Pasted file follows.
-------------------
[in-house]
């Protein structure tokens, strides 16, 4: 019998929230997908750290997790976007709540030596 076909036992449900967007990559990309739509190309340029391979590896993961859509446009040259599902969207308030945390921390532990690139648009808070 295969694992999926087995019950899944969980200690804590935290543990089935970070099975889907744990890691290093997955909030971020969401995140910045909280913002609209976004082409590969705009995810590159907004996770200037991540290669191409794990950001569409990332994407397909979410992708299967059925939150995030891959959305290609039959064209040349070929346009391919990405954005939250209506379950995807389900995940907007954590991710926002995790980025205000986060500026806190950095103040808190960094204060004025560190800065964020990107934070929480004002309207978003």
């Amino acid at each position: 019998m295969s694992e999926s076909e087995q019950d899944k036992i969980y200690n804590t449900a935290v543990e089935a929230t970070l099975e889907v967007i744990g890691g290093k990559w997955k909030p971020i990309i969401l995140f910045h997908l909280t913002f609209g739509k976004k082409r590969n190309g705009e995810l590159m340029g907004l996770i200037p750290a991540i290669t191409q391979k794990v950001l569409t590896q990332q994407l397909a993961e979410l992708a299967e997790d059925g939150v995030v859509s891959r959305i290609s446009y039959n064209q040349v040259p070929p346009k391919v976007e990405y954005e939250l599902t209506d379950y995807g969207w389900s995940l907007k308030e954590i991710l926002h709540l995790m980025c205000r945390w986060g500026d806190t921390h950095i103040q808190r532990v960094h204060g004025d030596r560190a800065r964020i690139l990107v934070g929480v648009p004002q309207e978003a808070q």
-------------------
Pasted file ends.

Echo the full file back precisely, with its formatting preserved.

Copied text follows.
[in-house]
């Protein structure tokens, strides 16, 4: 019998929230997908750290997790976007709540030596 076909036992449900967007990559990309739509190309340029391979590896993961859509446009040259599902969207308030945390921390532990690139648009808070 295969694992999926087995019950899944969980200690804590935290543990089935970070099975889907744990890691290093997955909030971020969401995140910045909280913002609209976004082409590969705009995810590159907004996770200037991540290669191409794990950001569409990332994407397909979410992708299967059925939150995030891959959305290609039959064209040349070929346009391919990405954005939250209506379950995807389900995940907007954590991710926002995790980025205000986060500026806190950095103040808190960094204060004025560190800065964020990107934070929480004002309207978003």
């Amino acid at each position: 019998m295969s694992e999926s076909e087995q019950d899944k036992i969980y200690n804590t449900a935290v543990e089935a929230t970070l099975e889907v967007i744990g890691g290093k990559w997955k909030p971020i990309i969401l995140f910045h997908l909280t913002f609209g739509k976004k082409r590969n190309g705009e995810l590159m340029g907004l996770i200037p750290a991540i290669t191409q391979k794990v950001l569409t590896q990332q994407l397909a993961e979410l992708a299967e997790d059925g939150v995030v859509s891959r959305i290609s446009y039959n064209q040349v040259p070929p346009k391919v976007e990405y954005e939250l599902t209506d379950y995807g969207w389900s995940l907007k308030e954590i991710l926002h709540l995790m980025c205000r945390w986060g500026d806190t921390h950095i103040q808190r532990v960094h204060g004025d030596r560190a800065r964020i690139l990107v934070g929480v648009p004002q309207e978003a808070q």